The older growth forest we saw today was composed of perhaps 50 percent magnolia, not bad. Interestingly, the swamp surrounding this climax forest unit has a large component of sweetbay (Magnolia virginiana), a sister species. Doubly interesting, sweetbay totally dominates a curious habitat type in central Florida, forming stunted and twisted epiphyte-infested forest-thickets on pedestal peat deposits in intermittent, depressional wetlands. The genus Magnolia is one tough competitor! I bet it outlasts cockroaches.

Our little magnolia McMansion today also sported a “mass” bloom of a tiny ground orchid, the name of which I am at a loss. I don’t suppose anyone out there knows what it is?

We ran across several hefty old live oaks along the way, warming up on yer garden variety of large live oak that we see down here all the time. Then we came upon this terrific live oak with a hyper-swollen bole:

This tree must be 14 ft across at its base, with the fat bole rising 3-4 ft above the ground. It is not unusual for a live oak’s ground-base to be 2-4 ft wider than the trunk proper, but this old lady has a gown flowing out a full 5 ft out from her bunions all the way around. Nonpareil! Hunkered down about 5 ft above the ground on this live oak was this 2-inch Southern toad, Bufo terrestris:

Don’t you agree it’s a particularly beautiful frog? Lovely browns. This tree is hollow, has numerous entrances into the refuge, and probably shelters more herps than just this blue-tailed skink, Eumeces sp.:

As I was wondering why the nocturnal toad was spending the day off the ground in plain sight, Brack stopped suddenly and whispered, “water moccasin!” He pointed down at his feet and then slowly backed away while I got out my camera. Perhaps the little toad is hiding above the normally ground-dwelling moccasin? Any port in a storm, I guess. Brack got too close to the serpent’s personal space, so it vibrated its tail and held its mouth wide open in warning, getting his attention.

Oh, I almost forgot the karst. As I said, we didn’t find much of interest, although we did find more limestone outcroppings along that extended line, but they petered out into foot-high rocks set into a zero mean sea level swamp. This is truly where ridgewalking in Florida swampland drowns out.

Sunday, September 13, 2009

Ocala Caverns Cleanup

I think he said there were 38 of us out there, working on securing the defunct Ocala Caverns property. Recent vandalism included spray paint inside the cave on ceiling and walls. Jon S, Sean R and Bill W removed the paint last week using a wire brush on a drill. Over the years kids occasionally mess around in there, leaving trash within the old tourist attraction, but seldom painting the rock. The recent offense consisted of large, multicolored, crudely drawn spray painted peace symbols. Furthermore, it occurred between re-mapping trips by Sean R, Kitty M and Mike G. The paint was the last straw for them.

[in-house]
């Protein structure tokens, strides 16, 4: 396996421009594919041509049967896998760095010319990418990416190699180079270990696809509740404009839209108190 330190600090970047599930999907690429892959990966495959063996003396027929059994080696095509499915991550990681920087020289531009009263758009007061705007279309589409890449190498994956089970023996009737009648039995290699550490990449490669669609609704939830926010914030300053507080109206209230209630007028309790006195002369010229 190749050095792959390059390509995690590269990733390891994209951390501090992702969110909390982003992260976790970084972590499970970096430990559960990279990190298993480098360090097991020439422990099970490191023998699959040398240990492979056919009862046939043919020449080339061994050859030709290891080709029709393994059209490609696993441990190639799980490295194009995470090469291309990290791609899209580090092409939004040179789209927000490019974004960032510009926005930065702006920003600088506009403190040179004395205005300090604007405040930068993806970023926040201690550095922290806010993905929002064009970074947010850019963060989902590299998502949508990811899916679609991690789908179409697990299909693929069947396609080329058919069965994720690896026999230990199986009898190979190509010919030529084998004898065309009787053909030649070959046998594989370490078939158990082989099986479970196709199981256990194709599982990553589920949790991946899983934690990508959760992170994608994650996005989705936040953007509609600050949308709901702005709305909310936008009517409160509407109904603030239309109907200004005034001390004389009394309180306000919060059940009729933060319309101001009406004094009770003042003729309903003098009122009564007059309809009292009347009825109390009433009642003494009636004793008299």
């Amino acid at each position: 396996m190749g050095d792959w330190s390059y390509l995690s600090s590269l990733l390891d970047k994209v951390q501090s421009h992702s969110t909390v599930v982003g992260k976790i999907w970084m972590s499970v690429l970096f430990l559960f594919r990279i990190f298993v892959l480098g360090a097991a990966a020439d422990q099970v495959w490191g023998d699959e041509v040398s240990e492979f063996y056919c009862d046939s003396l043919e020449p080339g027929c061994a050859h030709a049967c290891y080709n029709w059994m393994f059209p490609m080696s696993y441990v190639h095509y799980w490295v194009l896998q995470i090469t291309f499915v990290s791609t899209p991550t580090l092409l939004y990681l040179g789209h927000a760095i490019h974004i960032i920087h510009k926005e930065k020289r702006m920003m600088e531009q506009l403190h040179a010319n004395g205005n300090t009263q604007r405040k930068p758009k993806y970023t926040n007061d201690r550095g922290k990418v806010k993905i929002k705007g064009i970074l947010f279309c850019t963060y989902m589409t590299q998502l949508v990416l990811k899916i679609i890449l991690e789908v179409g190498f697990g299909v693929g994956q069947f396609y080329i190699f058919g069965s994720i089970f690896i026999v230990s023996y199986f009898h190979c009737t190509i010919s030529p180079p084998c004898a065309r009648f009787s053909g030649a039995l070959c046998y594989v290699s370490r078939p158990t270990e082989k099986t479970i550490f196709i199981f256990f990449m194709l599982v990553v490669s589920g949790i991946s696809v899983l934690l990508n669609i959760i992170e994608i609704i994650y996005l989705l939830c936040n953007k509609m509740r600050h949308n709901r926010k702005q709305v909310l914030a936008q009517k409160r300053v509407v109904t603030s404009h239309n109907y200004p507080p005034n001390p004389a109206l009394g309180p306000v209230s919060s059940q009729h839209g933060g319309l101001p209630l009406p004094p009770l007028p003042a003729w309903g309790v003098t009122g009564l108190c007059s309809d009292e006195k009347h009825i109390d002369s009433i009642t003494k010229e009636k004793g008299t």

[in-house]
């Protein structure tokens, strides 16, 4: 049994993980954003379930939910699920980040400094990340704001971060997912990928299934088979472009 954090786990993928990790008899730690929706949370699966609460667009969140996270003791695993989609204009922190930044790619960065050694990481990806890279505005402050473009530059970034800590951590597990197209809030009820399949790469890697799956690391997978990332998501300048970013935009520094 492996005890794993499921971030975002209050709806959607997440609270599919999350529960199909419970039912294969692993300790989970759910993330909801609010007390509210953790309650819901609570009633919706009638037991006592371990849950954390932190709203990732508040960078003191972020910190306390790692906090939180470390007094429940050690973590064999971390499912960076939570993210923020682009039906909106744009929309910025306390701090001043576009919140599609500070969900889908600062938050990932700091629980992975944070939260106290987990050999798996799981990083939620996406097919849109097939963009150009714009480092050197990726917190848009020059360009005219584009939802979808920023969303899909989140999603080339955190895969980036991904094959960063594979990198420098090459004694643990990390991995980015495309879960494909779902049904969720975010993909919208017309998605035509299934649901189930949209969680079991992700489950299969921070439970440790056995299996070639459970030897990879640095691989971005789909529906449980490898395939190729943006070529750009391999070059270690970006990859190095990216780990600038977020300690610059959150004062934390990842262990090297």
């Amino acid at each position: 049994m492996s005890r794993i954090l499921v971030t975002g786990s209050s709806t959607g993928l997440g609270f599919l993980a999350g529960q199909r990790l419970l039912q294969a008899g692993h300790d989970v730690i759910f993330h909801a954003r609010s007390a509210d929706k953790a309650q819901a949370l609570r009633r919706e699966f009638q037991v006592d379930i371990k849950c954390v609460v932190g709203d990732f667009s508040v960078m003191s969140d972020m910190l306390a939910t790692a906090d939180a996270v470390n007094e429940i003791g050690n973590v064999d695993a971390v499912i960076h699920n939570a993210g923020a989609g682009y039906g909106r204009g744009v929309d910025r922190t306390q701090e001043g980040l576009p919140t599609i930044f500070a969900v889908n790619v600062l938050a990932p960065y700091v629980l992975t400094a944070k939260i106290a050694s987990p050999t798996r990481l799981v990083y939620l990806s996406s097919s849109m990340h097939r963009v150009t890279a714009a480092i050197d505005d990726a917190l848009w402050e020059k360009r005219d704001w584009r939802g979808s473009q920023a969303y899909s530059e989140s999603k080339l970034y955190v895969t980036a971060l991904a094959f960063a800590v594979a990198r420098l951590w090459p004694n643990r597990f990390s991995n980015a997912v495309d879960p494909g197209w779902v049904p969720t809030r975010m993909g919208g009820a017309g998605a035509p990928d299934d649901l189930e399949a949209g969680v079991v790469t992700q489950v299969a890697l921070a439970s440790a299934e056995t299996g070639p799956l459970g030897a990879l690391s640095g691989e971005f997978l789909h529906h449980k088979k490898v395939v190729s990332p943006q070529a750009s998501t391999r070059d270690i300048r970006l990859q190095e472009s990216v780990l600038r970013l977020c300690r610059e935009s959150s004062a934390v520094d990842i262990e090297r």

The landowner allows us to do pretty much whatever we want to do on the property. Jon and others communicate regularly with him, resulting in an excellent relationship. In the past we have conducted cleanups and practiced cave rescue on site, and a determined few like Bill W have dug for virgin passage. Other members have guided numerous scouts through the cave. Jon S put together a schedule that included working on the trails, fences and signs all this weekend, but so many people showed up that we finished the weekend’s goal by, like, right after lunch!

Bernice N laid out an incredible lunch spread, as big as Texas, or more appropriately, as long as Florida. Ziplock baggies lined up like fat dominoes filled with good food and condiments like several kinds of tasty pasta salad, pickles and olives, and raw fetal carrots. You could have a bowl of prepared garden salad, modified most anyway you wanted it, including with feta cheese, or just chow down a prepared chicken or egg salad sandwich. Yum.

Next weekend we intend to install a gate at the cave’s entrance, or I should say Tim F and Jon are going to install it. And maybe Mike Somebody? Others are assisting in one way or another, I don’t remember it all. We’ll see how it goes. Jon’s strategy seems to be to blitzkrieg the place this month to get the critical fencing repaired, new signage erected, regular sheriff’s patrols begun, and the last resort - construct a vandal-proof gate, all before the TAG Fall Cave-In and hopefully before vandals return. Whew! Ambitious! But we are ahead of schedule.

Additional work is planned for after the Cave-In, including the remaining fencing and dry cave gating. More money will be required to repair the back fence and gate the dry cave entrance. Contributions from anyone are welcome and should be sent to the FSS at: